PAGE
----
Qualifications can help you stand out, but are clients still interested in credentials?
The freelance movement is growing like never before. The trend has been going strong for some years now. And, even more people are entering the freelance market due in part to the pandemic. Job security is a thing of the past. Workers are quickly learning that conventional office jobs are very precarious. Now, it’s less risky to work for yourself from home, and people are taking notice. As the competition for freelance work increases, you may be wondering how to stand out to potential clients. Generally speaking, qualifications and credentials may help you differentiate yourself. But, are they really worth it in the end?
Over the years, continuing education has become more important. And online courses and certification programs are proliferating. Thanks to the rise of platforms like Udemy, Skillshare, and Lynda, it’s really easy to sharpen your skills online. There are hundreds, even thousands, of courses available online today to train learners in nearly every industry. Continuing education is never a bad thing. Although, whether earning credentials actually pays off, in the long run, is questionable.
Training programs are an investment. When you enroll in a course or a certificate program, you’re investing two of your most valuable resources, time and money. Courses can take a few hours to several months to complete. And they can range in cost from free to thousands of dollars. It’s not hard finding affordable programs online. Besides, money is a renewable resource. Complete economic collapse aside, you can always make more money. You can’t, however, make more time. So, before you enroll in a certificate program, you should ask yourself if that’s the best use of your valuable time.
Certification programs may help boost your career. They also may not make much of a difference at all. It depends on your industry and your VBO Niche. Research your industry. Look at job announcements for positions that fall within your line of work. Are employers requesting certain certifications? Do the top-performing freelancers in your industry on online marketplaces have particular qualifications? What are they? Research will help you determine what qualifications are desirable within your industry.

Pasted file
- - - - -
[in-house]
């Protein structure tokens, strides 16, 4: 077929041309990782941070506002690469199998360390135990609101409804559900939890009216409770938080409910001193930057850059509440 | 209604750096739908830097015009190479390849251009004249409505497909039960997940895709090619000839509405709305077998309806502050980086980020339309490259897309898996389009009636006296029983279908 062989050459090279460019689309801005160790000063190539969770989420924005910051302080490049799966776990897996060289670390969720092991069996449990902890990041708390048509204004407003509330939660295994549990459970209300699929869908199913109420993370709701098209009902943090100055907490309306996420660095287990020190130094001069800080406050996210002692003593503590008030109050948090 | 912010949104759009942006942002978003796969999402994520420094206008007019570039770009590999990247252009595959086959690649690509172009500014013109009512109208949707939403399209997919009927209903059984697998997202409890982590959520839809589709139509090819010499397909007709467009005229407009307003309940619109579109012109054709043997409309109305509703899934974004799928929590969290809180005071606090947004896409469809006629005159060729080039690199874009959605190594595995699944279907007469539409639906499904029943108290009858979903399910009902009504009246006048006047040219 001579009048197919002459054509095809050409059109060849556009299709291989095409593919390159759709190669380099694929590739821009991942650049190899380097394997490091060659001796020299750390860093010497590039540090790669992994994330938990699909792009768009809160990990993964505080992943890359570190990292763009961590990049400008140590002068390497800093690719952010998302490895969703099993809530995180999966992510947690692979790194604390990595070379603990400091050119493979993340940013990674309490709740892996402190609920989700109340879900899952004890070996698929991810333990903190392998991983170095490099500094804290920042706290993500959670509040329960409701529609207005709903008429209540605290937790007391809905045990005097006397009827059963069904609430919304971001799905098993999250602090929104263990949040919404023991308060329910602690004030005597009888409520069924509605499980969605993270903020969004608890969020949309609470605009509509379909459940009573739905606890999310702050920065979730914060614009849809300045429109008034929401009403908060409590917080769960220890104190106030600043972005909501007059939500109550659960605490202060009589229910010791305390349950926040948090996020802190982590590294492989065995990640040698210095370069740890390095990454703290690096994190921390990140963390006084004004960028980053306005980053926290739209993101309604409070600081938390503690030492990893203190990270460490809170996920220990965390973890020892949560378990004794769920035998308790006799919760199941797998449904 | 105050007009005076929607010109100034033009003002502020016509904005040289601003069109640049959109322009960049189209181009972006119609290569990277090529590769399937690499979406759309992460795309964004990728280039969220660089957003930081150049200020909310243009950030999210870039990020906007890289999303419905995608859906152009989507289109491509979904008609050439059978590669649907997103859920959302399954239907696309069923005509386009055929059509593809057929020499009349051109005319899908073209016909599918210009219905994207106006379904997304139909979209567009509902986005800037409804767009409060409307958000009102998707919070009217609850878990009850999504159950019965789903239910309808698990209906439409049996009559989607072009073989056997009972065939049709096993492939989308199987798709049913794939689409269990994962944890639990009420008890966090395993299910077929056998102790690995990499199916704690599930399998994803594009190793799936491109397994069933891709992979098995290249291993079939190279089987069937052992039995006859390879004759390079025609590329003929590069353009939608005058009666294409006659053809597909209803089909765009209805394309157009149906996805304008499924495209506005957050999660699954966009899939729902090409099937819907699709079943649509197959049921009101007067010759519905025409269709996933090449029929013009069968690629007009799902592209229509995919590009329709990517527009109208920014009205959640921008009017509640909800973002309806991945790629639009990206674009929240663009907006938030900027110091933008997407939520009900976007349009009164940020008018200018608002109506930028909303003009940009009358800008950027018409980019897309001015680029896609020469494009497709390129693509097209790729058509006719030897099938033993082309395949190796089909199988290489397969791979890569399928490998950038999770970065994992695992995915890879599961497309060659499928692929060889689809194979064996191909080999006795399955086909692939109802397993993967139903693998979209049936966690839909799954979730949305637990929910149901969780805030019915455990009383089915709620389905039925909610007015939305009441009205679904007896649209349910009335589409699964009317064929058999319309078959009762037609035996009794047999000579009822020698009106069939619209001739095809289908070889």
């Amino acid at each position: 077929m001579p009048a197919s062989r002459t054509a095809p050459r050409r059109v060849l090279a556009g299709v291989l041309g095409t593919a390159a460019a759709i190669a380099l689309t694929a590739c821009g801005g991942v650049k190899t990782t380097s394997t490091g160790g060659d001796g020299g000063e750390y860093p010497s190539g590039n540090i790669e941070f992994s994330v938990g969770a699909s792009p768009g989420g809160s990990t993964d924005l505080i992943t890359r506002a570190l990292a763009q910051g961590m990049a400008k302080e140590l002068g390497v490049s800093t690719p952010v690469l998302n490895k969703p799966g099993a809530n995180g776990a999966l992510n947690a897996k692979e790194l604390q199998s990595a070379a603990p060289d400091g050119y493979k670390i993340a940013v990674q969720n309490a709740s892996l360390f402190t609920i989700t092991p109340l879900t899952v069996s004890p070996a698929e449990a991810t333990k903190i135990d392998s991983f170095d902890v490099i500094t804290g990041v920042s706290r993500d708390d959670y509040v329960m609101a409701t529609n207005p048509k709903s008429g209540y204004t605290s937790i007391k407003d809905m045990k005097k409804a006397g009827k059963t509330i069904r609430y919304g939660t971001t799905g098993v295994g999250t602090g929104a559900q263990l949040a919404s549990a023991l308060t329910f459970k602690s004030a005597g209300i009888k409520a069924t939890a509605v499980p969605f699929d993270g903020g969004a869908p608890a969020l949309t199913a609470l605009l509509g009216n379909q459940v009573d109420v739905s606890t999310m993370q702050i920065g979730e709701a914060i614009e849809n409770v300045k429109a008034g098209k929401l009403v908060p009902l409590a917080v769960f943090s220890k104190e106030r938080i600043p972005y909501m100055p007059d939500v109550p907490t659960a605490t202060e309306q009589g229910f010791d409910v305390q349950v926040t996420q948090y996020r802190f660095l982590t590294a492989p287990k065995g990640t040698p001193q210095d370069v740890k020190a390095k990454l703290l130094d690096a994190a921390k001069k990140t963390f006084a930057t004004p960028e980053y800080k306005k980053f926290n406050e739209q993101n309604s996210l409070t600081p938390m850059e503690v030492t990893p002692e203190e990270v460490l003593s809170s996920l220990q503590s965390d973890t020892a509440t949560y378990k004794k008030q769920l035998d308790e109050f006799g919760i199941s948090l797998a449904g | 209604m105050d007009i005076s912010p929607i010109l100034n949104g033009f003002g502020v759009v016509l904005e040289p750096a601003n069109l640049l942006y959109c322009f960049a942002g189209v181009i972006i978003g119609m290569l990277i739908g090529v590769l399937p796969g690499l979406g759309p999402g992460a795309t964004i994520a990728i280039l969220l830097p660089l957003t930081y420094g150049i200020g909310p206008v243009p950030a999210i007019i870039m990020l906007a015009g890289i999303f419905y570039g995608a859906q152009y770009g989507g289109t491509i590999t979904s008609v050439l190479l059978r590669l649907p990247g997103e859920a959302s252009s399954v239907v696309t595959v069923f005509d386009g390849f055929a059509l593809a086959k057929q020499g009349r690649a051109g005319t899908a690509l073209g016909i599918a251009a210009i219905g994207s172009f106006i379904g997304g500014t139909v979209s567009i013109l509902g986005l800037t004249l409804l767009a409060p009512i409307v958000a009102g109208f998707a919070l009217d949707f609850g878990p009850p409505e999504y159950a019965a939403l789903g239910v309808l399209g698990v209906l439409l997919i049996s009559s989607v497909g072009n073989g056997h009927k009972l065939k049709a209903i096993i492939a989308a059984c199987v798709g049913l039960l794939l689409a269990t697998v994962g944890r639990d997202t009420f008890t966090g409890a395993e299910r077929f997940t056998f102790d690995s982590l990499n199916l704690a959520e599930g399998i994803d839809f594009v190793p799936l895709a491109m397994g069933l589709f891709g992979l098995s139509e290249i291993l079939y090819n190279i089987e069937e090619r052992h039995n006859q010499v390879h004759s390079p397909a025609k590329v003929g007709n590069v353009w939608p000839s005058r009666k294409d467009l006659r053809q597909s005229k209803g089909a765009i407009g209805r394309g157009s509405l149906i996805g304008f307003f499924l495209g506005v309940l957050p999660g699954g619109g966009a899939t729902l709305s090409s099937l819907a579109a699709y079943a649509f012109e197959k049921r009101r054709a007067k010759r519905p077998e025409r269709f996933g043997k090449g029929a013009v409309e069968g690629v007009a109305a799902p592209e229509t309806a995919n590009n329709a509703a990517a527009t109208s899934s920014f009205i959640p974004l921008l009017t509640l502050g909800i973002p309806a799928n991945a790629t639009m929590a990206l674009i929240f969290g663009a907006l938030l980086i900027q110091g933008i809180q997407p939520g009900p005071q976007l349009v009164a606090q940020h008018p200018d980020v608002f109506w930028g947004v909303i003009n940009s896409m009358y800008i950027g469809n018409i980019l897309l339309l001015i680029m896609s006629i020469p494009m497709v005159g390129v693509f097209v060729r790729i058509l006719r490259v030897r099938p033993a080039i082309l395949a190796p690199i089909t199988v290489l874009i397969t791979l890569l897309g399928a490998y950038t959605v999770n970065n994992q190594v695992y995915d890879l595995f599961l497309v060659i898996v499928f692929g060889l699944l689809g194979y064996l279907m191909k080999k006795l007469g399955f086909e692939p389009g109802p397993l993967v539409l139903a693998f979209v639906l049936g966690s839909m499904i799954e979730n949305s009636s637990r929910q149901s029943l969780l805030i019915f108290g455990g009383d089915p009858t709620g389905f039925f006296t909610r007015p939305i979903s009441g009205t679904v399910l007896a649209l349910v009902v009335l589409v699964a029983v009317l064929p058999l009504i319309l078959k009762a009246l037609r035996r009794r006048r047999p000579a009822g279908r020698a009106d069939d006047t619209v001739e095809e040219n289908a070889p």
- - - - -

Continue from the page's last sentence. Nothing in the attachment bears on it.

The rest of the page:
Generally, freelancers pursuing professions that require highly-specialized knowledge do well with qualifications. For example, a web developer who wants to work with Amazon Web Services should consider becoming an AWS Certified Developer. By becoming certified, an AWS developer can increase their earning potential and become more marketable to clients and employers. It’s an industry-respected way to demonstrate technical knowledge and core competencies.
For less specialized or technical career fields, qualifications may not be as important. A client is probably more likely to work with a copywriter who has demonstrable experience with B2B copywriting than they are to hire a copywriter who has completed a course on B2B copywriting. Most of the time, experience is preferential to qualifications.
Credentials prove your ability to learn. Experience proves your ability to practically and successfully apply what you’ve learned. Experience also demonstrates that you know the ins and outs of running a freelance business (you know, contracts, timely invoicing, client communications, etc.). If you do decide to invest in qualifications, always augment your credentials with experience to beef up your digital portfolio.
If you decide to pursue a certificate program, do your research. A problem with online courses is that they can become outdated and inaccurate in a short span of time, given how quickly industries are advancing nowadays. To ensure you’re learning information that is relevant, opt for newer courses from respected industry authorities.
Qualifications can help you stand out in a sea of competitors. They can also help you get your foot in the door if you’re new to a particular field. But, ultimately, qualifications aren’t as important as they once were. Employers and clients don’t want to work with freelancers who look good on paper. They want someone who can do the job well.
Depending on your industry, qualifications can certainly help boost your career. However, demonstrable experience should take precedence over credentials. Qualifications can help you make a good first impression on potential clients. But you should always expect to back up your credentials with relevant experience.